Current epidemiology of atopic dermatitis in south-eastern Nigeria.Int J Dermatol 2004; 43(10):739-44IJ
Atopic dermatitis (AD) is a common pruritic, eczematous skin disorder that runs a chronic and relapsing course. In Nigeria, it is currently on the increase, particularly amongst infants, and has created cost burdens for families. It occurs in association with a personal or family history of asthma, allergic rhinitis and conjunctivitis. Major and minor criteria exist as guidelines for arriving at a diagnosis of AD, and surveys from Western countries have shown that these features, in particular the minor features, vary with ethnicity and genetic background and can be used to aid diagnosis. African dermatologists have also voiced concern that the much used Hanifin criteria for diagnosis of AD may need some adaptation for use in Africa.
To document the features and disease outcomes of AD seen amongst dermatology hospital patients in Enugu, south-eastern Nigeria, with a view to reflecting current features amongst Nigerian Blacks.
A prospective study of AD patients seen over a 2-year period at a tertiary referral dermatology clinic (University of Nigeria Teaching Hospital, Enugu, Nigeria) was carried out. A total of 1019 patients aged between 4 weeks and 57 years were included in the study.
The prevalence of AD was 8.5%, which is much higher than the prevalence of AD reported in various parts of Nigeria 15 years ago. AD occurred before the age of 10 years in 523 (51.3%) patients, whilst 250 (24.5%) had onset after 21 years. The earliest age of onset in infants was in the first 6 weeks of life, and this was found in 129 patients (12.7%). Education and occupation of household heads were the most significant (P < 0.001) factors associated with seeking proper health care for the child's AD. Four hundred and forty-one (43.3%) patients presented with subacute atopic eczema and 326 (32%) patients with severe impeteginized eczema. Four hundred and twenty-five patients (41.7%) had at least one first-degree family member with AD (16.7%), allergic rhinitis (10.3%), asthma (14.6%) and allergic conjunctivitis (2.1%), while 55 (13.3%) of controls had a positive family history (P < 0.01) of allergy. A personal history of AD only, without concomitant respiratory allergies, was seen in 486 (47.7%) patients. The face was affected in 431 (42.3%) patients. Inverse distribution of a flexural rash was observed over the extensor aspect of the joints: the elbow in 502 patients (49.3%), the wrist joint in 183 patients (17.9%) and the knee joints in 354 patients (34.7). The commonly observed minor features included xerosis in 719 patients (71%), papular lichenoid lesions in 547 patients (54.1%), infraorbital folds in 498 patients (49.2%), palmar hyper linearity in 524 patients (51.8%) and raised peripheral blood eosinophils in 519 patients (51%), particularly for those with severe AD. Fissured heels, forehead lichenification, orbital darkening, nail pitting, sand paper-like skin lesions on the elbows/knees/lateral malleolli, knuckle dermatitis of the hands, palmar erythema and pitted keratolysis occurred more uncommonly as minor features. Infective complications were very common and included bacterial infections (folliculitis, impetiginized dermatitis and pyodermas) in 425 (41.7%) patients, fungal infections in 377 (37%) patients, parasitic infections (scabies) in 90 (8.8%) patients and viral infection (herpes simplex and molluscum contagiosum) in 29 (2.9%) patients. Thirteen of these atopics were also HIV positive. Aggravating factors most commonly reported included heat intolerance, excessive sweating, humidity, grass intolerance, thick woollen clothing and drug reactions. Only three patients had food intolerance. Three hundred and ten patients (30.4%) recalled their AD being worse in the hot humid periods and 383 (37.6%) could not recall any periods of relief or remission.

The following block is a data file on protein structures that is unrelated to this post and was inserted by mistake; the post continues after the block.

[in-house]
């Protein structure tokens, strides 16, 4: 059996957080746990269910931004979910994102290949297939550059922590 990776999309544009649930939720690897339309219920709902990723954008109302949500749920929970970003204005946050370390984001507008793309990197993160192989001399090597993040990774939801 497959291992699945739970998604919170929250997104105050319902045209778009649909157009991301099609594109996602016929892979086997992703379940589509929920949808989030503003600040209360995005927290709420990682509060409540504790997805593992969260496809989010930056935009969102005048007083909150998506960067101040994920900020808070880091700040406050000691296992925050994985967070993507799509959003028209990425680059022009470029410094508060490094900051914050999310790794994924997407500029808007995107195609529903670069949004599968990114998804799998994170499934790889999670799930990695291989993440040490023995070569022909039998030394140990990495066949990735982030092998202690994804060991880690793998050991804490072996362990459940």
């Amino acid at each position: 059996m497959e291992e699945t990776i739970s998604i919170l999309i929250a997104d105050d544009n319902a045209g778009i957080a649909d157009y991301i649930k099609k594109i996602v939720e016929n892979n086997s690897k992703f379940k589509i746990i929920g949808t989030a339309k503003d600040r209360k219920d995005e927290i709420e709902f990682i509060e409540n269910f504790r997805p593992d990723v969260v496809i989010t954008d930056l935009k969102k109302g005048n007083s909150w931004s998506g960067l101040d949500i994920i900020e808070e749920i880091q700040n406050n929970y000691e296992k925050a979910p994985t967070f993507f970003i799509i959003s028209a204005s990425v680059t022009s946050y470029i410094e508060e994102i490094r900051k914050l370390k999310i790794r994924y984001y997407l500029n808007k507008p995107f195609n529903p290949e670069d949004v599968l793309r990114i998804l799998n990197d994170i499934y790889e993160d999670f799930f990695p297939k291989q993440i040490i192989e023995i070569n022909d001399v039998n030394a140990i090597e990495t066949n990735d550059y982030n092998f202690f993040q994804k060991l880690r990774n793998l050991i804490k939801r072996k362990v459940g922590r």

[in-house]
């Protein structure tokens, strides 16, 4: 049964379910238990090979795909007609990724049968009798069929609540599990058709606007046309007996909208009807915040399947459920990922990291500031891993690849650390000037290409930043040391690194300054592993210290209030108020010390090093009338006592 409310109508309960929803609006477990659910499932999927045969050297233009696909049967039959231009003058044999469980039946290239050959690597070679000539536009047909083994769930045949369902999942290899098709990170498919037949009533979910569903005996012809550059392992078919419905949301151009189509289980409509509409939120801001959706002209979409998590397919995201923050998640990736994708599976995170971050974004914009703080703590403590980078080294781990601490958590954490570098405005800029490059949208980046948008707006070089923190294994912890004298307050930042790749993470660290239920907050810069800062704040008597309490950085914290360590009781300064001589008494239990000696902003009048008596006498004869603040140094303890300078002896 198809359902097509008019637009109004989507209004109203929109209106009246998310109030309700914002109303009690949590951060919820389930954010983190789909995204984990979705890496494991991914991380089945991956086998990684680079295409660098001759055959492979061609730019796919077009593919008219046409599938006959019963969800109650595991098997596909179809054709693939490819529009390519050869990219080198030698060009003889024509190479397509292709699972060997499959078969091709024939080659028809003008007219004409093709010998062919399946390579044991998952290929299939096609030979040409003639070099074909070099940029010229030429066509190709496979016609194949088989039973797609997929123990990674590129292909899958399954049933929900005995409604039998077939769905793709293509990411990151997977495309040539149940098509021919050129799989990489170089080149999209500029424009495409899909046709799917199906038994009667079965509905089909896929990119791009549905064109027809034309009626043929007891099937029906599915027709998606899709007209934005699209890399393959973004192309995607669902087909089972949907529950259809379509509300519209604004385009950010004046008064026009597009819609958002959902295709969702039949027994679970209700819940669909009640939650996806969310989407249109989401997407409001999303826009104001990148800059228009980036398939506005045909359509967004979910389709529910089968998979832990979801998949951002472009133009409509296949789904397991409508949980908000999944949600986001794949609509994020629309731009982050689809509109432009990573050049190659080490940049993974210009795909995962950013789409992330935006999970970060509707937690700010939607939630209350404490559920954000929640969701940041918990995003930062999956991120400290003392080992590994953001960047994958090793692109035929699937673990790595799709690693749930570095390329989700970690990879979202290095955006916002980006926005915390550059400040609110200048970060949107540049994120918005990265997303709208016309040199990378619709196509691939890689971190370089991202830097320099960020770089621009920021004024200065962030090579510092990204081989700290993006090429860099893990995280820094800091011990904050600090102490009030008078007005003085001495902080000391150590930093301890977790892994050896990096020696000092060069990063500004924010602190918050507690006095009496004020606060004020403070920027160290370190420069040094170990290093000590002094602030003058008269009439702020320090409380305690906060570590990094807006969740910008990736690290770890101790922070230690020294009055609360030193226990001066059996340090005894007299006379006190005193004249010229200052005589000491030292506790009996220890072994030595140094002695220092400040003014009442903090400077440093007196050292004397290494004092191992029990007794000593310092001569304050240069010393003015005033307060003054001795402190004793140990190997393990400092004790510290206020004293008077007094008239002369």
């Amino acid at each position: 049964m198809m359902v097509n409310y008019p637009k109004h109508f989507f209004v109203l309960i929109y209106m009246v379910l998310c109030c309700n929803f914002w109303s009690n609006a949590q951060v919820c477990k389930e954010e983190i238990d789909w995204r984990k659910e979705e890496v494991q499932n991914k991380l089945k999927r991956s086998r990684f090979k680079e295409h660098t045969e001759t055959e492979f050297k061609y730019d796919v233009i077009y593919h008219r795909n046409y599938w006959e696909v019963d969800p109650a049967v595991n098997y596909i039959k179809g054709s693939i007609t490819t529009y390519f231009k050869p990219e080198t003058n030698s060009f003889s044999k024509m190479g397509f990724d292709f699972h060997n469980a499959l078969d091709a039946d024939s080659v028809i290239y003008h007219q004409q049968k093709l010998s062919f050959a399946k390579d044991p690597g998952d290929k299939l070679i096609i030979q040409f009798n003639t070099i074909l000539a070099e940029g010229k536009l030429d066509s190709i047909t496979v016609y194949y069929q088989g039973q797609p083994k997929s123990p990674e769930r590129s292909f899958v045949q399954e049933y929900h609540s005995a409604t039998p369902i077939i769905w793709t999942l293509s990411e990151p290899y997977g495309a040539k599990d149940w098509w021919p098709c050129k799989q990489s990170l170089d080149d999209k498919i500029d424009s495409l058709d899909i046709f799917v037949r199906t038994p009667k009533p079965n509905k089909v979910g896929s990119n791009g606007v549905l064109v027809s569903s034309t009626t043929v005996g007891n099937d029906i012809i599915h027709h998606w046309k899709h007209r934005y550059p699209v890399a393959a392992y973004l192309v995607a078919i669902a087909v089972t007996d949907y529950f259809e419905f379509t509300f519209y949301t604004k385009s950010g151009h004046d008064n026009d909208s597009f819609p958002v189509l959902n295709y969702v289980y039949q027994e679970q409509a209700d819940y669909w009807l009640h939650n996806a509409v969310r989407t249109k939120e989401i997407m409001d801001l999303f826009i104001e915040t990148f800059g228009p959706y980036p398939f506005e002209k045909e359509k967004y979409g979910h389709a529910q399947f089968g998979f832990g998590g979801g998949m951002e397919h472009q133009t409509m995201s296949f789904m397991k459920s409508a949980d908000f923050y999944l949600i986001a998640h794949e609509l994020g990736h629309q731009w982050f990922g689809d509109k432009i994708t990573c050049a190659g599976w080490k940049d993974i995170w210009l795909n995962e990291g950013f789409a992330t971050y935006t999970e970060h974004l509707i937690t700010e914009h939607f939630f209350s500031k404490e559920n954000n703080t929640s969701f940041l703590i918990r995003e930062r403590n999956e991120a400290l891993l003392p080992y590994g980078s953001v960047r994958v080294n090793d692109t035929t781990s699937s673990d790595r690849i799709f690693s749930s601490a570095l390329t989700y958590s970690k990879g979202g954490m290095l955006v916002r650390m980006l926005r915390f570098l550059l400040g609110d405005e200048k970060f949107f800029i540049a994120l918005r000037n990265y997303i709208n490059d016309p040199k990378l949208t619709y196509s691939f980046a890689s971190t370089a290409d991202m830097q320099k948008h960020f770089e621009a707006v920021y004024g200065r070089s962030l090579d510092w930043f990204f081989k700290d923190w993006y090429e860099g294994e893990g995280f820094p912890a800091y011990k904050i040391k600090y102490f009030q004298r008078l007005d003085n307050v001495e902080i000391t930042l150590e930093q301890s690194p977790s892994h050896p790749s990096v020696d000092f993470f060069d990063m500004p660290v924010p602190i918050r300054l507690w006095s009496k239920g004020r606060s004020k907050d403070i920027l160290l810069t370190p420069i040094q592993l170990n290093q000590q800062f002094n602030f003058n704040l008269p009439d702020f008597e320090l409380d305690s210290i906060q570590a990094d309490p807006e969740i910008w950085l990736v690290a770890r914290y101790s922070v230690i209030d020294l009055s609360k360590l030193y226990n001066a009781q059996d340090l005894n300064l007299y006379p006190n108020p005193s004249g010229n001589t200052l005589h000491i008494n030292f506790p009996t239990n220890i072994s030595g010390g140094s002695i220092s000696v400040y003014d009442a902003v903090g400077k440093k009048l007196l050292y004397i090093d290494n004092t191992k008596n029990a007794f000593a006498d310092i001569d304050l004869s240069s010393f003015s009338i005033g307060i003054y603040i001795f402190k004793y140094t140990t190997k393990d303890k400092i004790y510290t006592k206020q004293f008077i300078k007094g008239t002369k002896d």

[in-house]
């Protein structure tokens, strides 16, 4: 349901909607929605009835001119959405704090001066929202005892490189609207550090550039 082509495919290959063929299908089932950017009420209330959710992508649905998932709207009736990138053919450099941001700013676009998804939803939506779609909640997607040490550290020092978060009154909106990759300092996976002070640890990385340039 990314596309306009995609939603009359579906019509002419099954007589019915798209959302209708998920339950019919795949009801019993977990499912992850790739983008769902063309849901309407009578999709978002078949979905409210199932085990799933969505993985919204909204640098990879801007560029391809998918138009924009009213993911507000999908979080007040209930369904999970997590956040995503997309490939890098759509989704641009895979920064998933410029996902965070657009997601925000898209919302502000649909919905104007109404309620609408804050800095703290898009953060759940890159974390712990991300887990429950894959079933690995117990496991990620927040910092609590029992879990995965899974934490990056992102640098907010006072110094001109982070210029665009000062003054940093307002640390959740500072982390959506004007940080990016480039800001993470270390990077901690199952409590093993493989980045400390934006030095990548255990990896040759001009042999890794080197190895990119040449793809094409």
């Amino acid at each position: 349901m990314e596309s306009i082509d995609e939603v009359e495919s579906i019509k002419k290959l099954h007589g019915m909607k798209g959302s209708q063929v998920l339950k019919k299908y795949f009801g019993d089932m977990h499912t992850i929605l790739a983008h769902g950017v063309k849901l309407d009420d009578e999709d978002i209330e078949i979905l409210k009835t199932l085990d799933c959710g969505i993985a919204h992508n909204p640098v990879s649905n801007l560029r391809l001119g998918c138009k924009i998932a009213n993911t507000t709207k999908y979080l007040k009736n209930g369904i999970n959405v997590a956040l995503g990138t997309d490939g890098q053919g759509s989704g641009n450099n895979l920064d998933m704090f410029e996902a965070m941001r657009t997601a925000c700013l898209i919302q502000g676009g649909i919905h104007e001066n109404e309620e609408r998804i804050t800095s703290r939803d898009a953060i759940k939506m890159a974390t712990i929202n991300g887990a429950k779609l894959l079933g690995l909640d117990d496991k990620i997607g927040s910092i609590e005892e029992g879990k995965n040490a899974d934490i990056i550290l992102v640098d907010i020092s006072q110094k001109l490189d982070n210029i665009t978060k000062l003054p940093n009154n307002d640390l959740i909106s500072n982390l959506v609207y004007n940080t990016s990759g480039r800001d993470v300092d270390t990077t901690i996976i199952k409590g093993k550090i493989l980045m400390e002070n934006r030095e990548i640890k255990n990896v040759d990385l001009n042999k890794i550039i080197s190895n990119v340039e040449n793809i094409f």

The prevalence of AD amongst south-eastern Nigerian Blacks is on the increase, as in other areas, although it is still lower here than in other parts of the world. Many conventional minor features were found, but some occurred less frequently than in other countries, which may be attributed to ethnicity. Further studies will be required to confirm the ethnic differences in these features of AD amongst Nigerians and other Africans, to clarify the features of AD that are peculiar to Africans.